“Pleasure to me is wonder—the unexplored, the unexpected, the thing that is hidden and the changeless thing that lurks behind superficial mutability. To trace the remote in the immediate; the eternal in the ephemeral; the past in the present; the infinite in the finite; these are to me the springs of delight and beauty.” ~ H.P. Lovecraft

  5. #5
    Boring old fossil Night's Avatar
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    Quote Originally Posted by Jennifer View Post

    Society is made of individuals. Individuals collectively decided that these things were not masculine, and I don't think it was all a conscious decision, there is SOMETHING intrinsic to the behaviors that is being expressed.

    Again, I would have trouble thinking of any culture where boys would enter bonding experiences of the sort that girls gravitate towards. (Or is this a mistake on my part, and someone knows of rituals where boys naturally would behave this way?) If a particular behavior recurs beyond cultural lines, it seems like it is something inherent in human beings and not the particular culture.
    You make some very interesting points on the dividing points between social pressure and gender roles, Jennifer.

    I think the equation could be simplified into a cooperation v. individuality conflict. Western boys (generally) seem to select routines that favor personal growth while their female counterparts enjoy a natural inclination towards activities that promote mutual gain. The dislocation between self-service and affinal support might provide an interesting slant into your question.

    To your point, it's curious that these behavioral attitudes seem to be threaded independent of cultural upbringing. The central connection would then have to be something inalienably human and universally recognizable, regardless of environmental cues.

    Perhaps one of the reasons is physiology. The pathology of domestic v. resource-gathering roles seems likely to draw itself upon gender distinctions as the predominant judge of "utility". As men gravitate towards the hunt, women hunkered towards their kin. Personal identity and social leadership evolve (in part) from one's role in the community.

    Not to toss colored fabrics in with the linens, but many Northern American Native cultures historically favored matriarchal lines of leadership where hunting and protection were incidental to tribal affiliation and familial enrichment. As such, many traditionally "male" roles ran secondary to the ultimate continuity of feminine "cooperation" towards a cohesive tribal unit.

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    Free-Rangin' Librarian Jae Rae's Avatar
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    Rock musicians and wannabees come to mind. And have you been to any middle school dances recently? There is a LOT of sexual posturing and mimicking going on by both sexes.

    Don't forget that girls mature sooner than boys, sometimes two to three years ahead of them, so if you're watching fifth-graders, some of those girls are having periods while the guys are still relatively untouched by body changes and hormone effects.

    Another thing to consider - boys are notoriously gawky when they do get their growth spurts and their voices crack, making singing in a choir potentially embarrassing. Both of these factors probably contribute to not wanting to sing and dance on stage.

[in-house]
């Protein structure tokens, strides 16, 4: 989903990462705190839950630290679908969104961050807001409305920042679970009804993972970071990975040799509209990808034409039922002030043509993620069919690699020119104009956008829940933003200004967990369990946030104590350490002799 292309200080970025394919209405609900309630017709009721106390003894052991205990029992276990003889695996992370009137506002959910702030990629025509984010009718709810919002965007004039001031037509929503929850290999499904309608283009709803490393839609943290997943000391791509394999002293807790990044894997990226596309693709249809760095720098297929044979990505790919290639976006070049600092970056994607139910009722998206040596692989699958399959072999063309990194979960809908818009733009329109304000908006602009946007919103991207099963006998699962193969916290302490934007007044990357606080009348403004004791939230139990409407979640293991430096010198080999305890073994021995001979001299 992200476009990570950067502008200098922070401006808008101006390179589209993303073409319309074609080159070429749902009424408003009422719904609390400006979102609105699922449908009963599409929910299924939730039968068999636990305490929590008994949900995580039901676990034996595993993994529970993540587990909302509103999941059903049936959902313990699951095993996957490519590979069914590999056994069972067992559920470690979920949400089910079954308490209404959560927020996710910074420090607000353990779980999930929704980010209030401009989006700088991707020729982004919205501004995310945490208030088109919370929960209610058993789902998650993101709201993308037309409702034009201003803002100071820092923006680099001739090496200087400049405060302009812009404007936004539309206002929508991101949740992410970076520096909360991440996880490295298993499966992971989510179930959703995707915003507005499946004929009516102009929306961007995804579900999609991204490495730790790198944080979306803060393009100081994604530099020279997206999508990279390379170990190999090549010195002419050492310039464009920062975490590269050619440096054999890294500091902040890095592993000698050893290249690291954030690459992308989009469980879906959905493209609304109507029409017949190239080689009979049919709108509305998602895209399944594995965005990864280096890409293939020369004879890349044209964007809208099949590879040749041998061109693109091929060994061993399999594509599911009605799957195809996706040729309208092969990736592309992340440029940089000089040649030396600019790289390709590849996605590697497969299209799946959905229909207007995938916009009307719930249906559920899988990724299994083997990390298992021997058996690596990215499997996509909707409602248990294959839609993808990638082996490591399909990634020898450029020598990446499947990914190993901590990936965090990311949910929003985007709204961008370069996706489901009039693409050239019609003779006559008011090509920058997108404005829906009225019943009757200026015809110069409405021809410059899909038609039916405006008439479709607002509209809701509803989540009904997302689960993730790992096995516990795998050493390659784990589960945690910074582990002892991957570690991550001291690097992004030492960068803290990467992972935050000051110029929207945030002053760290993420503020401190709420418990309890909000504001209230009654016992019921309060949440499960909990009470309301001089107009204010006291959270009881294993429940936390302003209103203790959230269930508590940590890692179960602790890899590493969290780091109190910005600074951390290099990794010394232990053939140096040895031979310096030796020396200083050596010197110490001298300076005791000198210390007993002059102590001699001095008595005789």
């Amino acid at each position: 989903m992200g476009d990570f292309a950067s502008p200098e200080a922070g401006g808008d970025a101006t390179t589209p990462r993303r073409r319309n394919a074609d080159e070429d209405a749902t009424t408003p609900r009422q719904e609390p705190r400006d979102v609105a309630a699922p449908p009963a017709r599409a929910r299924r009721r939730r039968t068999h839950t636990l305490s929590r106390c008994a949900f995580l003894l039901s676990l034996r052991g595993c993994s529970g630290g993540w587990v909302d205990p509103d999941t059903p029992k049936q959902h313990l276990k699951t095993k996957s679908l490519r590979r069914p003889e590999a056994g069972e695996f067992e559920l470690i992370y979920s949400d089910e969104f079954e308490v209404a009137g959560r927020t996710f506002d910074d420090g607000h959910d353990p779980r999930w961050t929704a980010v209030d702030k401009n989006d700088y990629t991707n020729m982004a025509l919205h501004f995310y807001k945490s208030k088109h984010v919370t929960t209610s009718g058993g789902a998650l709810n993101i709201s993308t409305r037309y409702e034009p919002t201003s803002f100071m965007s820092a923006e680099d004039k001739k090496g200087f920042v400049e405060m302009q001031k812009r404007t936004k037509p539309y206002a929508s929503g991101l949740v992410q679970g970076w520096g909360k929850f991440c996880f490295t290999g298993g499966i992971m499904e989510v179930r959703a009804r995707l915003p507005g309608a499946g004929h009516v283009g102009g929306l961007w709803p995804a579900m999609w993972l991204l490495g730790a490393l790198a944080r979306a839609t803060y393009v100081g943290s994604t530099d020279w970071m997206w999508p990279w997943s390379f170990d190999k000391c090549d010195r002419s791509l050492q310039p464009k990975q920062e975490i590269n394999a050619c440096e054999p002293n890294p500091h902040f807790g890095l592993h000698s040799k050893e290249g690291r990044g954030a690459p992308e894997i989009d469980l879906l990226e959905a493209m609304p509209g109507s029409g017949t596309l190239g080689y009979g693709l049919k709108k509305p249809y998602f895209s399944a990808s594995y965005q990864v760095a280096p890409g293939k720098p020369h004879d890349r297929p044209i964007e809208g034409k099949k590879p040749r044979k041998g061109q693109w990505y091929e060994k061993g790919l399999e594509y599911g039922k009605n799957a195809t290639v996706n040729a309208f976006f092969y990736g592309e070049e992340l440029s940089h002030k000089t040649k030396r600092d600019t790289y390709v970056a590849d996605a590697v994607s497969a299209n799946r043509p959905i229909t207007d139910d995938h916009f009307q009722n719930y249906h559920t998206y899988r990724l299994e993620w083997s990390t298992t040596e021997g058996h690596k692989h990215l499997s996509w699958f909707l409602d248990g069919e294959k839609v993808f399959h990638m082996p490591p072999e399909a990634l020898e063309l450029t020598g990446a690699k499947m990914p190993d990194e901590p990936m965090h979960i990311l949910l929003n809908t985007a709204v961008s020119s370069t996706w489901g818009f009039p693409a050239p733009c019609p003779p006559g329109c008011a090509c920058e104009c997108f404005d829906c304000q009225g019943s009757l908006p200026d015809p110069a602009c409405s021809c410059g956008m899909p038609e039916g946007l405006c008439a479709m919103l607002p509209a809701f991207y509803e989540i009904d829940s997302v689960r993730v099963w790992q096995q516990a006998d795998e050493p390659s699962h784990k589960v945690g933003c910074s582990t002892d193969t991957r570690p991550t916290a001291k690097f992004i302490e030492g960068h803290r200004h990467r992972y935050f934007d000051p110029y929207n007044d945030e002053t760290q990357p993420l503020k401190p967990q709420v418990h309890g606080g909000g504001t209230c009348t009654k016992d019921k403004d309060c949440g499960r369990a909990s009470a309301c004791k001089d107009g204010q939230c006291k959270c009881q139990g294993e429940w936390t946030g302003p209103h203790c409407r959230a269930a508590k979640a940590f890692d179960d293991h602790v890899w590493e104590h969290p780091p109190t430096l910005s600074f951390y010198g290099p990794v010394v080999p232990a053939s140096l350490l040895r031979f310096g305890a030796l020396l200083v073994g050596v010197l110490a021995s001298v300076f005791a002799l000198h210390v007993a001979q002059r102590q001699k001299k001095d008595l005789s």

Jae Rae
    Proud Female Rider in Maverick's Bike Club.

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    Plumage and Moult proteanmix's Avatar
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    Hey! I like Hannah Montana! Although I was a little freaked out a few months ago when I got on the subway and saw legions of pre-teen girls (and a couple of boys) wearing long blond wigs.

    My high school had a yearly talent show and it wasn't unusual for boys to get up and sing and dance in groups. Both sexes would dance but the guys' moves were more aggressive, harder, and competitive. The girls would be sexy or "cuter" but not as hard as the boys.

    I don't think it's necessarily an emphasis on boys to be unsexy. What is sexy for boys is different than what is sexy for girls, i.e. girls showing more overt sexuality than boys, a bunch of Lolita's experimenting in what they know they would have. The male equivalent of that would be more homoerotic (pouty lips, smooth skin, suggestive poses) and that's not generally what is "sexy" for men.

    I think there's a sexual ideal that young boys try to emulate. When I was younger, the music I listened to in my tween years, when I think about it was more sexual than what I needed to be hearing at that age. It manifested itself in the ways you noticed for girls, but for boys is more a peacock thing, like they'd do the thug posturing (or reality in some sad cases) and that was the sexy part for them.

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    Junior Member dancinglissa's Avatar
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    Also, in middle school and high school, guys dance and sing, but often to be funny. Or, think about "Kevin G and the Power of Three" from Mean Girls. That's often what it's like, except maybe different lyrics.
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    Well done author. I never bothered to notice since I spend most the time zoning out and waiting until it finishes. In our society, boys dancing together is gay and is not age dependant, but girls together ranges from sexy to cute and is age variant.